Welcome to the Wendish Research Exchange's WendBlogs section. Here you will read the musings and advice from one of several Wendish Blogmeisters whom have generously volunteered their time to participate. Please recognize that responses to your comments may or may not be forthcoming, but you are certainly encouraged to comment.


Background Information.

Tag Cloud





Latest Comments

Rex Lewis Field (Cotton Was King i…): I just visited both New and Old Dime Box just to see the defunct cotton gin in New Dime Box. The gi…
Dee Wait (Dr. J. Dan Schuma…): I think this was the hospital my aunt worked at. Her name was Emma Wait (she died in 1981). I remem…
Weldon Mersiovsky… (Nostalgic about B…): Ray – I am also nostalgic about brown paper bags. I would save them today except we have no use for …
Weldon Mersiovsky… (Remembering the O…): Thank you to Sue Brushaber for the picture of the Old Black Bridge of Dime Box. From Sue: “I fina…
Dan (Automobiles and t…): I remember my parents actually going around without me when I became old enough to drive, searching …
Dan (The Bad Manners o…): Totally agree with your thoughts here! Why has decency and consideration for others become a lost ar…


XML: RSS Feed 
XML: Atom Feed 

« Happiness: Illusion, … | Home | Thoughts About Eterna… »

A Man Of All Books: Gardens Carried In His Pocket

Monday 19 February 2018 at 12:02 am.

This article by Ray Spitzenberger first appeared in IMAGES for February 15, 2018, East Bernard Express, East Bernard, Texas.

            “Wear the old coat and buy the new book,” counsels Austin Phelps. I followed that advice all my life, -- only, whenever I could, I bought used books.

            My love affair with the printed word began when, as a child, I would read, because we owned so few books, the family dictionary, from cover to cover. As one who loves to read, I find it difficult to understand anyone who hates reading and has never read a book.

            It’s probably not surprising that a person who has a passion for reading books would also have a great longing to write a book, a longing that I recently was able to fulfill. Hopefully my book, IT MUST BE THE NOODLES: GROWING UP WENDISH IN RURAL TEXAS, will be on sale soon.

            As I await the public debut of my book, I continue to have many pleasant reading encounters with good books. I’m almost finished reading Romanov Riches by Solomon Volkov, a very fine book that is actually about the writers and artists under the various Russian Czars. Although I’m not an admirer of present-day Russia, I believe Russian authors like Tolstoy, Pushkin, Chekhov, Zhukovsky, Dostoevsky, etc., are among the greatest writers in the world.

            At the same time, I am reading The Poetry of Robert Frost, edited by Edward Connery Lathem, and I do believe Frost is right up there with Pushkin and Zhukovsky as one of the world’s greatest poets.

            The latest book to arrive for my reading pleasure is Five Centuries: The Wends and the Reformation, published by Concordia University Press, Austin, and The Wendish Press, Serbin. This book not only helps to appease my obsessive reading hunger but also helps sate my excessive appetite for Wendish history. If your reading ability is in its infancy, and your interest in Slavic culture non-existent, this might not be tasty cuisine for you. It’s not exactly “popular culture” like my “Noodles” book. But if you like scholarly writings on history, this should be your bouffage.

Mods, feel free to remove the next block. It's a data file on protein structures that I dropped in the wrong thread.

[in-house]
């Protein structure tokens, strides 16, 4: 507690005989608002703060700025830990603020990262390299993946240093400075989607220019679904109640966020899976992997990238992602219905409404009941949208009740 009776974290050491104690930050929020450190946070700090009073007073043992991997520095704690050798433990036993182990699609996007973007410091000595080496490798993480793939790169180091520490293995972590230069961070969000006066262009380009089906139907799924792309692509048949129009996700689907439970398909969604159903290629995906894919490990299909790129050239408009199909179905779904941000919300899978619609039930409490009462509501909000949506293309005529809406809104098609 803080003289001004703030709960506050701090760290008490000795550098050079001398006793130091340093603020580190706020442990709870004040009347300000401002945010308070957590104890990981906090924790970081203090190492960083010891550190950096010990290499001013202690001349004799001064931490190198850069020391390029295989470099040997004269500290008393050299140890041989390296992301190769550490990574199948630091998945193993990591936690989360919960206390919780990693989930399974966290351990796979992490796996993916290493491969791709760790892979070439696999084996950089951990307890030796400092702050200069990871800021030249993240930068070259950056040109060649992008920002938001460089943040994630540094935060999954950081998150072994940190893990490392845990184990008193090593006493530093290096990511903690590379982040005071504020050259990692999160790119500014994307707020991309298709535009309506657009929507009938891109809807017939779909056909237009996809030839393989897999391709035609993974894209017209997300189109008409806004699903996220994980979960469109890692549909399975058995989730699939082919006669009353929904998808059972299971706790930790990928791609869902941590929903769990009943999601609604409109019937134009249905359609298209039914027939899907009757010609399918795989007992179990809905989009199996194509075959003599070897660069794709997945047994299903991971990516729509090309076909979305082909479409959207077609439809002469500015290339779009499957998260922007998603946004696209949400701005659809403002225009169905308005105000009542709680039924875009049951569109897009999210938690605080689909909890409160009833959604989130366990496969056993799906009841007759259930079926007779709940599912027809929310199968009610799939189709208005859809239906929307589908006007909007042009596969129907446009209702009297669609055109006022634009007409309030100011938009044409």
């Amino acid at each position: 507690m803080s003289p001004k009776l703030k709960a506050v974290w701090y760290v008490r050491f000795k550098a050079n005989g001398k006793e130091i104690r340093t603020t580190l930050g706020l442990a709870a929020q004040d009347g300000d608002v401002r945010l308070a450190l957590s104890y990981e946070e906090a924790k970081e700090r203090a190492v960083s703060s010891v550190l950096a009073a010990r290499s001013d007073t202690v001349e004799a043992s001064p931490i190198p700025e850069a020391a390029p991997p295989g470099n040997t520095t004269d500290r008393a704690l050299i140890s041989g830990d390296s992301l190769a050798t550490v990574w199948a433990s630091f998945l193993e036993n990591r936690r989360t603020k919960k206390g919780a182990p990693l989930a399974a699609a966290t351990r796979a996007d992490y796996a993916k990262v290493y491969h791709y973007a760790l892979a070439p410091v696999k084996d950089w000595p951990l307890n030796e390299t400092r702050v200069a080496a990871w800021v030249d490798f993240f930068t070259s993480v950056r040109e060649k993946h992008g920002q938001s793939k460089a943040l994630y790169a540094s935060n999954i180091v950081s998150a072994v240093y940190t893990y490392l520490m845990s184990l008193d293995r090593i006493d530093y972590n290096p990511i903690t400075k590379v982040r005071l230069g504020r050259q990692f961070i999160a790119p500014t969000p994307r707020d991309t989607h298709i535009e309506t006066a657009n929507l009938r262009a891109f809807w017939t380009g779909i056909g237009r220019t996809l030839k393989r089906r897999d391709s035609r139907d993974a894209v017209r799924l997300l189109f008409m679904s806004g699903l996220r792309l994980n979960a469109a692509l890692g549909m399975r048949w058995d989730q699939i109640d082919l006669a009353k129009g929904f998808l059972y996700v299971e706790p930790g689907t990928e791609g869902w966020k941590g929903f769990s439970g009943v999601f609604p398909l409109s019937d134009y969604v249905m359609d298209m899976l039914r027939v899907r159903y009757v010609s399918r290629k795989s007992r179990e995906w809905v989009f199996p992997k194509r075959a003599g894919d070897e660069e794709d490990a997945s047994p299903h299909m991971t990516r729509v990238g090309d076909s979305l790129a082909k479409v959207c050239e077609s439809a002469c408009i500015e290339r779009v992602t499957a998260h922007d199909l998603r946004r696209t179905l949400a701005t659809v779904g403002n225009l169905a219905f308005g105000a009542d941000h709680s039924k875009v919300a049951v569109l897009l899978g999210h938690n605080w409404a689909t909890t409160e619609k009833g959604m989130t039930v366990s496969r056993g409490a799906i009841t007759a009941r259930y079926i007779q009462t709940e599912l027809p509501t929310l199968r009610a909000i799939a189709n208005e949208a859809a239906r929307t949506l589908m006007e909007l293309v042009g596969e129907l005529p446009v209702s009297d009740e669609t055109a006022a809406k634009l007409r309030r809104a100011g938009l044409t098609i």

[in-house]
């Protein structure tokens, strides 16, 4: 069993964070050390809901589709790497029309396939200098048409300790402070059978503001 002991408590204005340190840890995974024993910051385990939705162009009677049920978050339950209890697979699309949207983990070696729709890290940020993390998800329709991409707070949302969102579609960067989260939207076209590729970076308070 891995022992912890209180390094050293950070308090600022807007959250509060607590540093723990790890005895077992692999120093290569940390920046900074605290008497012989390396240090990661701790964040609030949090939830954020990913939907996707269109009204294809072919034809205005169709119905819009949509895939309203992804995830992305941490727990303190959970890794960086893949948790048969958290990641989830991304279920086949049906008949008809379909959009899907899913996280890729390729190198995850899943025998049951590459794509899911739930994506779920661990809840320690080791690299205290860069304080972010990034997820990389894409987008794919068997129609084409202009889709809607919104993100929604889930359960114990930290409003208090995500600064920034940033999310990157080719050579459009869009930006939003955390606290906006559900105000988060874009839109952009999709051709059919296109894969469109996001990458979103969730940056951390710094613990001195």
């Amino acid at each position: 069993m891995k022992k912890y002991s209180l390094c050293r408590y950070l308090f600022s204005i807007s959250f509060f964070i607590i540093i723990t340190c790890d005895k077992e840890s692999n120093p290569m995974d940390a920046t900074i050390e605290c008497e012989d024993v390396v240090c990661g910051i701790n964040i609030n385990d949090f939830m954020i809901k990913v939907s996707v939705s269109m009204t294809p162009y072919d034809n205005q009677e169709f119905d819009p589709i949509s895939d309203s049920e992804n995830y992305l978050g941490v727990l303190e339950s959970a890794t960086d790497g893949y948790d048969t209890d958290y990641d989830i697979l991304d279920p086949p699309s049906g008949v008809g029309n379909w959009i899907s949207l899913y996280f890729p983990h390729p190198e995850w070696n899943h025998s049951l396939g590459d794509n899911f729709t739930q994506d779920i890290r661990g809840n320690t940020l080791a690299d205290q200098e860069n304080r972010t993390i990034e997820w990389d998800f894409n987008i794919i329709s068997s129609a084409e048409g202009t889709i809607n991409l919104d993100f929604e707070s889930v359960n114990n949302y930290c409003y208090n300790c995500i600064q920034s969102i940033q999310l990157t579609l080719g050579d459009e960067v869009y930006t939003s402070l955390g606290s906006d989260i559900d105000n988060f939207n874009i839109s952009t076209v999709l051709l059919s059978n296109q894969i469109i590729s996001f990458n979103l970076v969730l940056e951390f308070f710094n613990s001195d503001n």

It’s probably no accident that I have a daughter who continues to work as a book designer in New York. She has one of the most enthralling jobs available to humankind, and I admire her work greatly, just as I value the work of book designers everywhere. And I hate seeing a poorly designed book, which is almost as bad as a poorly written book

            Recently, in the process of moving to a new office, Rae Ann or Rae (as she’s known in New York) shipped us a box full of “dummy” books. These are books with blank covers and blank pages of all sizes and shapes. All of them are blank, and the pages and covers are all white. So when I opened the box, I thought, “Wow! A box of ‘ghost books’!” There were enough “ghost books” for all of us, including my granddaughters. Avery, our budding writer of stories and poems, is particularly excited about this box of books ready to be written, and is ready to use one of them for her first novel.

            No one of course is any more excited than this old man who loved books so much he read dictionaries as a child! As a bibliophile (collects books), book-lover (loves books), bookworm (eats books), bibliophagist (devours books), epeolatrist (worships words), and a scripturient (passionately loves to write), I can’t tell you how thrilled I was about receiving these “ghost books”! They were blank pages to be filled up with words, words, and more words, but even more important, although blank, they are symbols of who I am, what I do, and what I will always love doing.

            There is an old Chinese proverb which says, “A book is like a garden carried in the pocket.” That is so true, whether it is a garden plowed and planted by you, or a garden plowed and planted by someone else! An enchanted garden that never withers!


Ray Spitzenberger is a free-lance writer and artist who lives in East Bernard with his beautiful wife Peggy and spoiled cat Gatsby.

No comments

(optional field)
(optional field)
In order to reduce spamming of our site by automated tools in use by bad people, we must ask you this question.

Comment moderation is enabled on this site. This means that your comment will not be visible until it has been approved by an editor.

Remember personal info?
Small print: All html tags except <b> and <i> will be removed from your comment. You can make links by just typing the url or mail-address.